In the office of the head of the department of special psychiatric services Z.N. Serebryakova in the USSR Ministry of Health a meeting of psychiatrists took place to consider the events in Obninsk and Kaluga. It was resolved to convene a new commission. Roy Medvedev asked permission to stand surety for Shores until the commission met, which is allowed even in cases of [genuine] illness. “That is not now our practice,” replied Serebryakova.
Psychiatrists Morozov, Nadzharov, Lunts and Portnov were included in the new commission, which was arranged for Friday, June 5. Roy Medvedev declared himself for the exclusion of Lunts: “He has a bad reputation among my friends.” Lunts was excluded from the commission. Roy Medvedev asked for the commission to be postponed. In the evening the commission proved to have already met. It had consisted of G. Morozov, V. Morozov and R. Nadzharov. Diagnosis had lasted twenty minutes. Questions had been put with telegraphic rapidity, and the members of the commission had not even troubled to listen to the answers. Then, after long deliberation, they left. The commission’s decision was communicated neither to Zh. Medvedev nor to his wife.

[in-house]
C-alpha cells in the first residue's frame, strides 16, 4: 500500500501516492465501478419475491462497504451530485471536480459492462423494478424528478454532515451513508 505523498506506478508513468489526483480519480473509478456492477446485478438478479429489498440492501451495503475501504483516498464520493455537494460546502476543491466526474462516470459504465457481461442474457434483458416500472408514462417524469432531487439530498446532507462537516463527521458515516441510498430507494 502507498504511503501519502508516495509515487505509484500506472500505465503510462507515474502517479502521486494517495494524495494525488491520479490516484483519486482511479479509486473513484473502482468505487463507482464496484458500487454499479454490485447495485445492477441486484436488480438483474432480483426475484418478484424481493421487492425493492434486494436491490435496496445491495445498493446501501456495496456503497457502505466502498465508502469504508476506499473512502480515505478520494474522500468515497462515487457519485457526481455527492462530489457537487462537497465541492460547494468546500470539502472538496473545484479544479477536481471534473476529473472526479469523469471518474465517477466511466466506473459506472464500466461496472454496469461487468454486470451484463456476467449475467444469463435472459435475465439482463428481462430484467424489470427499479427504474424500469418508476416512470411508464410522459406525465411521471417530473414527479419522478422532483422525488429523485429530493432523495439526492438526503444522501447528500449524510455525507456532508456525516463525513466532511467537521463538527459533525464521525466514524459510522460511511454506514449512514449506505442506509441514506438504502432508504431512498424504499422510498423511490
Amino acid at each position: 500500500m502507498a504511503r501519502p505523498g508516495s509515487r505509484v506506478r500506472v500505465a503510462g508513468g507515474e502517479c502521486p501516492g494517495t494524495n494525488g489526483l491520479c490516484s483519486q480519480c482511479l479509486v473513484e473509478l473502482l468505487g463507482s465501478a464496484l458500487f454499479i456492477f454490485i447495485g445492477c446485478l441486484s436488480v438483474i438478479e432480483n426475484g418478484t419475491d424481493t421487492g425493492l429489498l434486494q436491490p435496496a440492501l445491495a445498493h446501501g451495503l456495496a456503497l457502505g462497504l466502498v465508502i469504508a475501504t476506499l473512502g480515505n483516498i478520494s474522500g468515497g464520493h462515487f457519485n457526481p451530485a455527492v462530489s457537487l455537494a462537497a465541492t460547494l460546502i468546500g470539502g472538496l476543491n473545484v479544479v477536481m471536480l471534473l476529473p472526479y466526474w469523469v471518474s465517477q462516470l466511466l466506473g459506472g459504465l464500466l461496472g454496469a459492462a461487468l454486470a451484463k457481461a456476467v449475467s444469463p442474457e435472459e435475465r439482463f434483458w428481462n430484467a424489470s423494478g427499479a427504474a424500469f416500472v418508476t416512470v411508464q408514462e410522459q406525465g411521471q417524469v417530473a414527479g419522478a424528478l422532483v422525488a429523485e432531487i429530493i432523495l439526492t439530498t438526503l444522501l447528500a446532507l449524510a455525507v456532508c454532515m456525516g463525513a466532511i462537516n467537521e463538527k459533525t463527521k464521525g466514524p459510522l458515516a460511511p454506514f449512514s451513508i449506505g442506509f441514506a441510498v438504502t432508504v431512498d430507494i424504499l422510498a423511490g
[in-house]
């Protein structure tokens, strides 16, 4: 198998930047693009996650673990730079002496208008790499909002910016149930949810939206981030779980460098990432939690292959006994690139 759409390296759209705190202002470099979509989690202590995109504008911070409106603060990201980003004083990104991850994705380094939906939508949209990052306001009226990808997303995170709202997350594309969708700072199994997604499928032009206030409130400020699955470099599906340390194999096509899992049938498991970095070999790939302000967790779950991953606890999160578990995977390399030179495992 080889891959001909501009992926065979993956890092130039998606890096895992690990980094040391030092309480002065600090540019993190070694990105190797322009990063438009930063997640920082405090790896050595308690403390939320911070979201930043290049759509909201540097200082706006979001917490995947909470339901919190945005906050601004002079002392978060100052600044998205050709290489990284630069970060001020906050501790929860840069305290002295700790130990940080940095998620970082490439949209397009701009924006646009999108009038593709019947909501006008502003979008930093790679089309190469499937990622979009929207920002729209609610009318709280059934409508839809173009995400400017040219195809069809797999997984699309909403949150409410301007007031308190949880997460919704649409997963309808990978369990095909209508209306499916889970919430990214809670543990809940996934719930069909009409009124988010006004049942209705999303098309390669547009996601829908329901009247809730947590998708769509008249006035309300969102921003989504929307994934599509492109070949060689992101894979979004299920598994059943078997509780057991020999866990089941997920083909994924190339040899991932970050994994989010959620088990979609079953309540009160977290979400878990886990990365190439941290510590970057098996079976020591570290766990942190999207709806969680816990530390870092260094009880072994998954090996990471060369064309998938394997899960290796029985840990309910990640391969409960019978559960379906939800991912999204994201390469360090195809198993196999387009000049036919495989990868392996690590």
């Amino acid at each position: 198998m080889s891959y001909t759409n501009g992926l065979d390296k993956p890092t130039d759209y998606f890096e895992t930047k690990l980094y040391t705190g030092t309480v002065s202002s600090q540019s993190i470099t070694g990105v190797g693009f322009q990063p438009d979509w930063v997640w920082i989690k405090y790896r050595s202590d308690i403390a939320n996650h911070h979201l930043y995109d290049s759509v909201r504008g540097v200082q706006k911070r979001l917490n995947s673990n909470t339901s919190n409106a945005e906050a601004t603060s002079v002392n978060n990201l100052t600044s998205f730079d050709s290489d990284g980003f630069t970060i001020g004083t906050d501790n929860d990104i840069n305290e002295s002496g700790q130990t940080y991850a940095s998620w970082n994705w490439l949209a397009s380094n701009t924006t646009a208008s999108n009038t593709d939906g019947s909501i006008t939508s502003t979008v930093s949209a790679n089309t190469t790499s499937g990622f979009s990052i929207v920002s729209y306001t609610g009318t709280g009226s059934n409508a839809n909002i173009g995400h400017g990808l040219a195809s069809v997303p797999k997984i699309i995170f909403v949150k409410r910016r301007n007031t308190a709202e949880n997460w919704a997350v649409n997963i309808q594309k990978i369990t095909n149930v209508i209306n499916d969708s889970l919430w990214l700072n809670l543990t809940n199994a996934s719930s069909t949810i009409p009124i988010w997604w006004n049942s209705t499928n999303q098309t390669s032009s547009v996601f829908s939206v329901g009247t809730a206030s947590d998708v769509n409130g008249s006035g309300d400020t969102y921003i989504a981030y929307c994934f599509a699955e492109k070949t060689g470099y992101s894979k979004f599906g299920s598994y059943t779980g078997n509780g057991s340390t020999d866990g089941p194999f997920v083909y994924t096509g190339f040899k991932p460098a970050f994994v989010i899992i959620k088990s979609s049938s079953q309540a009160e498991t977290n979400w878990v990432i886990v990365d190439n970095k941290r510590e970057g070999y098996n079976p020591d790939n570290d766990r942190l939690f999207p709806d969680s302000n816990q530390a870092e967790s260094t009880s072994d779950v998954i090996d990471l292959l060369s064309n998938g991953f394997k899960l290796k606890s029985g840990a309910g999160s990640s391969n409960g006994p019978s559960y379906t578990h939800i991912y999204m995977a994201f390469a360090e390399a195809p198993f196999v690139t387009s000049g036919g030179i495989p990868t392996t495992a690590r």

R. Medvedev telephoned Livshits that night, but this too shed no light on the matter.
On 4 June a group of scholars employed by the USSS Academy of Sciences appealed to academics, scientists and artists of the whole world to organise a broad and comprehensive boycott of scientific, technical and cultural links with the official authorities and establishments of the USSR, to suspend cooperation and to refuse all scientific and cultural contacts until Zhores Medvedev released and he received an apology for the coercion to which he had been subjected.